All of that to say that those of us who remain have become much closer, pray for each other and share in the joys of life and share in the care for one another. While friendships seldom last a lifetime, those that do are very special to us in our senior years.

    Blessings to you my friend.

    Reply

    • Raoul

      May 22, 2021 at 9:18 am

      Thanks for sharing your memories. Indeed, we are all graduating to a better life in greater numbers as we age. We can only hope that we see them again in heaven. God does put us in different situations — some of us born into rich families, some into poor, some into troubled families — but no matter where He places us, we still have to figure our way back to Him. Oh, the stories we will share one day in heaven.

      Reply

      • Lee

        May 22, 2021 at 9:32 am

        Thanks Raoul. I am encouraged by knowing that no matter where we come from, that does not have to determine our future. I grew up ion a very poor and broken home and we regularly received welfare bags of groceries and all of our clothes came from used clothes barrels at Good Will and Salvation Army. I made a decision when I became a Christian not to let that background to determine my future.

        Yes, some of the stories we will share in heaven will be a blessing and thankfully some of them we won’t have to share!

        Lee

        Reply

  2. Tom

    May 22, 2021 at 9:02 am

    Thanks Raoul You made me think of my old gang and what they are doing. I will phone and find out with your persuasion. Tom of Pasadena

    Reply

  3. Heather

    May 22, 2021 at 9:02 am

    Old friends are like gold. If you have the energy, you keep in touch. However, life has a way of interfering with the connections you may have made decades ago. It’s worth the effort, FOR SURE!

    Reply

  4. Vanessa

    May 22, 2021 at 9:03 am

    Greetings Raoul- I’m so sorry to hear about your friend. What a tragedy. I do hope you and Jackie are doing well. I haven’t had time to read many emails lately & this was the first of your TGIF emails I have read in months. We miss you both!!
    Take care!!
    Vanessa

    Reply

  5. Lois

    May 22, 2021 at 9:04 am

    Loved today’s issue. I, too, had several friends who “hung out” together. We wanted to be “adult,” so we called ourselves a sorority. I saw most of them at class reunions and we exchanged Christmas cards. I even became very close email friends with the widower of one of them. I wrote a story about that friendship and would be happy to share with you if you have time to read it. As far as I know, all of the girls from the sorority are gone now except for my friend Hattie with whom I exchange Christmas cards each year. Lois

    Reply

    • Raoul

      May 22, 2021 at 9:16 am

      I’m not surprised you had so many friends. Looking at the “trophies” you exhibited in your home I could tell you were a “wild one” 😉

      You probably still are the life of the party. You and Hattie could have a fun day if you were released from the limitations of your physical bodies.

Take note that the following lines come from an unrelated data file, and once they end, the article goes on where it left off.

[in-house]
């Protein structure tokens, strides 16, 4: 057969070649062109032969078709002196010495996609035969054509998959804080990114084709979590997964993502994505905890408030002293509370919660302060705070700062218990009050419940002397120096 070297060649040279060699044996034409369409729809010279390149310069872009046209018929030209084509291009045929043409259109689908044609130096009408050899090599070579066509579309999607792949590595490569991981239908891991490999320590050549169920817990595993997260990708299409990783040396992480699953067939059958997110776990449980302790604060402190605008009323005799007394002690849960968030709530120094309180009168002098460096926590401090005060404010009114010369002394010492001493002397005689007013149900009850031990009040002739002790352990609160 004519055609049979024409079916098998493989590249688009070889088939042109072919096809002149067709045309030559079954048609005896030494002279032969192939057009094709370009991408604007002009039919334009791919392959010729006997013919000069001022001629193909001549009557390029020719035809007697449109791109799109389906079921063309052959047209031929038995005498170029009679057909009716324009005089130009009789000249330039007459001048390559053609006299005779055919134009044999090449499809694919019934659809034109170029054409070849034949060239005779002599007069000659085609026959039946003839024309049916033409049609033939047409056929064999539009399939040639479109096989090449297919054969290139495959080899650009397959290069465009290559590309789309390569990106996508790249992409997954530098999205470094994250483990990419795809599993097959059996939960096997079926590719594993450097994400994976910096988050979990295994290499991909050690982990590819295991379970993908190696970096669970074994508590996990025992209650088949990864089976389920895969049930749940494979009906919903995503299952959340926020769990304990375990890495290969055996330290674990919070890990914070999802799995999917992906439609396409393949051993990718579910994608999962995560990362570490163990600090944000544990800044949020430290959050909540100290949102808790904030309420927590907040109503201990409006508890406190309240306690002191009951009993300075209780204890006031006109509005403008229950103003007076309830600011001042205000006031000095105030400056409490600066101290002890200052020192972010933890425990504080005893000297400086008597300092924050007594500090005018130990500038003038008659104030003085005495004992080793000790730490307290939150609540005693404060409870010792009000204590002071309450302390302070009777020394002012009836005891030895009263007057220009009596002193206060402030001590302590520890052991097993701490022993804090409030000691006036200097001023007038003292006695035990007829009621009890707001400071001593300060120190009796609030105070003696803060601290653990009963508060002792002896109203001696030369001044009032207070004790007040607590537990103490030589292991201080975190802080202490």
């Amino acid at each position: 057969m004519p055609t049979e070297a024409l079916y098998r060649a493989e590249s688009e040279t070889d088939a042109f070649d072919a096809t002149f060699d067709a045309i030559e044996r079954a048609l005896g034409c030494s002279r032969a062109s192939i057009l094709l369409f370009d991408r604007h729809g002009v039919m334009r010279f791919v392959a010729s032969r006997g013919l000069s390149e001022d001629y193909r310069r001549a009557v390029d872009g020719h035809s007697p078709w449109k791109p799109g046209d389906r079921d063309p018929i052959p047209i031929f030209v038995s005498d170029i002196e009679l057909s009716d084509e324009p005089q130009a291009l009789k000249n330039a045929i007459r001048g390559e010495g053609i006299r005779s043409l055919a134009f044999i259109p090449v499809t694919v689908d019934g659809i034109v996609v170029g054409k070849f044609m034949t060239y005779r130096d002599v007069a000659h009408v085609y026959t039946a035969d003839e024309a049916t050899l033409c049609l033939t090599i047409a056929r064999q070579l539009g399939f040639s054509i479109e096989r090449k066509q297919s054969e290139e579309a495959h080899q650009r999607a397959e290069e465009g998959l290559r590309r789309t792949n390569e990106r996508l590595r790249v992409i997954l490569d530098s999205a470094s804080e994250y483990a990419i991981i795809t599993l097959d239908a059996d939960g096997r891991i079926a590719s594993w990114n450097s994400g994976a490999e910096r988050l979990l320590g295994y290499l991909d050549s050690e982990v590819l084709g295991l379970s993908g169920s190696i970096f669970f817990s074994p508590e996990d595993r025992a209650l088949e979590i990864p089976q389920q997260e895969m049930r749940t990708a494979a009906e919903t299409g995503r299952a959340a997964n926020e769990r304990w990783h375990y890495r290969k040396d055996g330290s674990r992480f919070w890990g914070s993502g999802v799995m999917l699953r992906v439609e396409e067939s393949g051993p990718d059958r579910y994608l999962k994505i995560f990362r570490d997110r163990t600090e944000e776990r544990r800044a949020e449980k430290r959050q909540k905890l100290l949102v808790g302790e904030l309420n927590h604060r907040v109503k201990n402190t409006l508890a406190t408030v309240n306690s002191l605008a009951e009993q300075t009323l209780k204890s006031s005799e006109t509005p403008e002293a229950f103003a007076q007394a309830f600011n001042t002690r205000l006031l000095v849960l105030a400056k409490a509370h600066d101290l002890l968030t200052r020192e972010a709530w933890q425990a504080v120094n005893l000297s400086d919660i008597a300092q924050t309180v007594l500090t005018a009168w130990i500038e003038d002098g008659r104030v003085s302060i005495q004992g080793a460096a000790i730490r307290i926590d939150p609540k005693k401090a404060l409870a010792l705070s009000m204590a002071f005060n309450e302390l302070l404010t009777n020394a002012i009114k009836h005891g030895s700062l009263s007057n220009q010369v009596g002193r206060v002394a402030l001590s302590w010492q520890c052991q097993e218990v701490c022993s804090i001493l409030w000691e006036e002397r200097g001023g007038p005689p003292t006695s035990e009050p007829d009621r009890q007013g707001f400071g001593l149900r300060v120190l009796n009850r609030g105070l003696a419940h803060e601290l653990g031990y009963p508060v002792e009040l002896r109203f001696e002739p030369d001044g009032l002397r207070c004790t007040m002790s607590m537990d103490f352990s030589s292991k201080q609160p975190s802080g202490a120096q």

Of course I would love to read it. In fact, if you send it to me, I would love to put it in the comment box when I publish the article in Travelingboy so more people could enjoy it.

      TGIF!

      Reply

      • Lois

        May 22, 2021 at 9:24 am

        My Story: My Email Correspondent

        Her name was Lois, the same as mine, and, when we were teenagers, she was one of my best friends. So when my husband and I attended a class reunion in Johnstown, Pennsylvania, we got together with Lois and Jim, her husband. Jim was in the class ahead of us, and I had known of him but he hadn’t known me. Every time my husband and I attended a reunion, we spent time with Lois and Jim, and we exchanged Christmas cards every year. After Lois died a number of years ago, the Christmas card exchange continued. Then, almost two years after my husband’s passing, Jim wrote a note on his Christmas card and included his email address. This was how our email relationship began.

        I realized at the outset that I was in for a treat, knowing that Jim had been a newspaper writer and still occasionally wrote columns for the local newspaper, and he certainly doesn’t disappoint. His messages are full of reminiscent stories about our younger days, philosophical musings, testimonials of his faith, anecdotes and opinions. Each time I see his email address in my inbox, I get a twinge of excitement, wondering what he’ll regale me with next. I love reading his communications; likewise, he seems to enjoy what I write and doesn’t hesitate to tell me so.

        A childhood friend invited me to visit her in West Virginia this past September and October, promising to drive to our hometown of Johnstown, where we could meet with Jim and another friend. The four of us met for lunch, and it was so nice having a face-to-face conversation with Jim after almost a year of email communications. When Jim and I found ourselves alone for a few minutes, he leaned in and gave me a kiss which, I must admit, was welcomed. In the first email I sent to Jim after my return home, I told him that I planned to write about my trip East for my writers’ group and said, “I have a dilemma: do I or do I not mention the kiss?” He was very forthcoming in his answer, so I don’t think he’ll mind if I quote him verbatim:

        Dear soft-lips: You have to mention the kiss. It undoubtedly had to have been the shortest kiss in your illustrious kissing background with those with more than a passing interest in your life. I would like a second chance. I know I can do better. I truly was taken aback with the tenderness of that brief spontaneous exchange. Actually, on my part the “move” was not that unplanned. I had been thinking of such an exchange and pondered briefly discussing the possibility with you via email. I decided “no”– — better to let nature run its course.